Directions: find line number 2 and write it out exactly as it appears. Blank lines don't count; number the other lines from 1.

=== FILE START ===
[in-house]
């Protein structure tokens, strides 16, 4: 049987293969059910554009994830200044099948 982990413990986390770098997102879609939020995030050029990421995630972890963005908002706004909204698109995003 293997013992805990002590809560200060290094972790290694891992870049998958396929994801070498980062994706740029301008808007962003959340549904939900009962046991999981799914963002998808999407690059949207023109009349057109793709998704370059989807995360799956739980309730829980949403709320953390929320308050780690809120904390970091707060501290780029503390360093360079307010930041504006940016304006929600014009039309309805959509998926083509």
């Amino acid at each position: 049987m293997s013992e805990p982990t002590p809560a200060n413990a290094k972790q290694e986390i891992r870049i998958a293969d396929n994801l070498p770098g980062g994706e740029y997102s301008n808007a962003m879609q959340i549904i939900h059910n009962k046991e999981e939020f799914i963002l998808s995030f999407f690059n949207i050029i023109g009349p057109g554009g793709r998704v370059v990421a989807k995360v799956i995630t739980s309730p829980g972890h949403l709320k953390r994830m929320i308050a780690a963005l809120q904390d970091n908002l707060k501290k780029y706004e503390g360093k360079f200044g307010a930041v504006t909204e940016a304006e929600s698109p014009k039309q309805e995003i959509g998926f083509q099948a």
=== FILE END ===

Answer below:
């Protein structure tokens, strides 16, 4: 049987293969059910554009994830200044099948 982990413990986390770098997102879609939020995030050029990421995630972890963005908002706004909204698109995003 293997013992805990002590809560200060290094972790290694891992870049998958396929994801070498980062994706740029301008808007962003959340549904939900009962046991999981799914963002998808999407690059949207023109009349057109793709998704370059989807995360799956739980309730829980949403709320953390929320308050780690809120904390970091707060501290780029503390360093360079307010930041504006940016304006929600014009039309309805959509998926083509």